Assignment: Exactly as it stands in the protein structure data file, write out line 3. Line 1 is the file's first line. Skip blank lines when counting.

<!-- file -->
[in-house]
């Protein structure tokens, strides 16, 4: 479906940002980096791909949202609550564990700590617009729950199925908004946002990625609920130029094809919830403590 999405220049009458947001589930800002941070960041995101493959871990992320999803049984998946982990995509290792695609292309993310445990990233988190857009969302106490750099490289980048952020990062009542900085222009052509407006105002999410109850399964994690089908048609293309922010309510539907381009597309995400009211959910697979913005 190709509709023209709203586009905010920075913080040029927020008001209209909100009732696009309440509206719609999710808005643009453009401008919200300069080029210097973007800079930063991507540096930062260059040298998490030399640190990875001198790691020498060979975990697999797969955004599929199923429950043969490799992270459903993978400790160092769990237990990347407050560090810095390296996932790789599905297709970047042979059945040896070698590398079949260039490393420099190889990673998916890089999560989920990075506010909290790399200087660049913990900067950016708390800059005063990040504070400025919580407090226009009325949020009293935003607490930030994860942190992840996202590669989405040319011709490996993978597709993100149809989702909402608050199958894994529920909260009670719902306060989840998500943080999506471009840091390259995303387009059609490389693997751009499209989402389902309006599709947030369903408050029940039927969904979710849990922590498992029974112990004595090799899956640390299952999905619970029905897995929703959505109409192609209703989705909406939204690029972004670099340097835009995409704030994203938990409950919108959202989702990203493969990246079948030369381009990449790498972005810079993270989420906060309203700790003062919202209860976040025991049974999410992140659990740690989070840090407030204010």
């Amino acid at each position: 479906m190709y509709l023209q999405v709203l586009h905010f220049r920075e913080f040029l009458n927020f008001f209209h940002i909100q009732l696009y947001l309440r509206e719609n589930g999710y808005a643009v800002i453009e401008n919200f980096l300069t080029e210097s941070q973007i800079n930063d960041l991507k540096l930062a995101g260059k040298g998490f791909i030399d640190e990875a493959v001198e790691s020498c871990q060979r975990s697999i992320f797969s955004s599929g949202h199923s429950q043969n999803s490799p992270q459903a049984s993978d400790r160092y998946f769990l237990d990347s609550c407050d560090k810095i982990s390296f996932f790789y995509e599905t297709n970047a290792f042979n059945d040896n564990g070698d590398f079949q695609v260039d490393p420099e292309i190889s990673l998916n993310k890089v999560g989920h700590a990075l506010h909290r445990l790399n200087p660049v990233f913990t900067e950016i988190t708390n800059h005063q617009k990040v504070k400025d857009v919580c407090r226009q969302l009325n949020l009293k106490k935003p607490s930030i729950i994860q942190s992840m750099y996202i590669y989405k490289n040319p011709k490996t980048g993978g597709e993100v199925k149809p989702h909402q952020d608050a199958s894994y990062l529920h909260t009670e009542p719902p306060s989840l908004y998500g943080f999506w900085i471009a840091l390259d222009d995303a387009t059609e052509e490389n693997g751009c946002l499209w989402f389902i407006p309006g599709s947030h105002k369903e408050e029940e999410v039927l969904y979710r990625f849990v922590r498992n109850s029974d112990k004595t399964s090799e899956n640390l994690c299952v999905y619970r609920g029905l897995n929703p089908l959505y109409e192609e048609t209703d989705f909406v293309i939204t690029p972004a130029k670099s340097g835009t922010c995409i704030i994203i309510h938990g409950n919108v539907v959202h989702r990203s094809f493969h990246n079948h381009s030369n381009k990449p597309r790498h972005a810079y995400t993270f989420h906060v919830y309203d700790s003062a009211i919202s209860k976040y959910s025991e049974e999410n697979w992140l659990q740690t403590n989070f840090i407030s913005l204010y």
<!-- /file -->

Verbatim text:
């Amino acid at each position: 479906m190709y509709l023209q999405v709203l586009h905010f220049r920075e913080f040029l009458n927020f008001f209209h940002i909100q009732l696009y947001l309440r509206e719609n589930g999710y808005a643009v800002i453009e401008n919200f980096l300069t080029e210097s941070q973007i800079n930063d960041l991507k540096l930062a995101g260059k040298g998490f791909i030399d640190e990875a493959v001198e790691s020498c871990q060979r975990s697999i992320f797969s955004s599929g949202h199923s429950q043969n999803s490799p992270q459903a049984s993978d400790r160092y998946f769990l237990d990347s609550c407050d560090k810095i982990s390296f996932f790789y995509e599905t297709n970047a290792f042979n059945d040896n564990g070698d590398f079949q695609v260039d490393p420099e292309i190889s990673l998916n993310k890089v999560g989920h700590a990075l506010h909290r445990l790399n200087p660049v990233f913990t900067e950016i988190t708390n800059h005063q617009k990040v504070k400025d857009v919580c407090r226009q969302l009325n949020l009293k106490k935003p607490s930030i729950i994860q942190s992840m750099y996202i590669y989405k490289n040319p011709k490996t980048g993978g597709e993100v199925k149809p989702h909402q952020d608050a199958s894994y990062l529920h909260t009670e009542p719902p306060s989840l908004y998500g943080f999506w900085i471009a840091l390259d222009d995303a387009t059609e052509e490389n693997g751009c946002l499209w989402f389902i407006p309006g599709s947030h105002k369903e408050e029940e999410v039927l969904y979710r990625f849990v922590r498992n109850s029974d112990k004595t399964s090799e899956n640390l994690c299952v999905y619970r609920g029905l897995n929703p089908l959505y109409e192609e048609t209703d989705f909406v293309i939204t690029p972004a130029k670099s340097g835009t922010c995409i704030i994203i309510h938990g409950n919108v539907v959202h989702r990203s094809f493969h990246n079948h381009s030369n381009k990449p597309r790498h972005a810079y995400t993270f989420h906060v919830y309203d700790s003062a009211i919202s209860k976040y959910s025991e049974e999410n697979w992140l659990q740690t403590n989070f840090i407030s913005l204010y």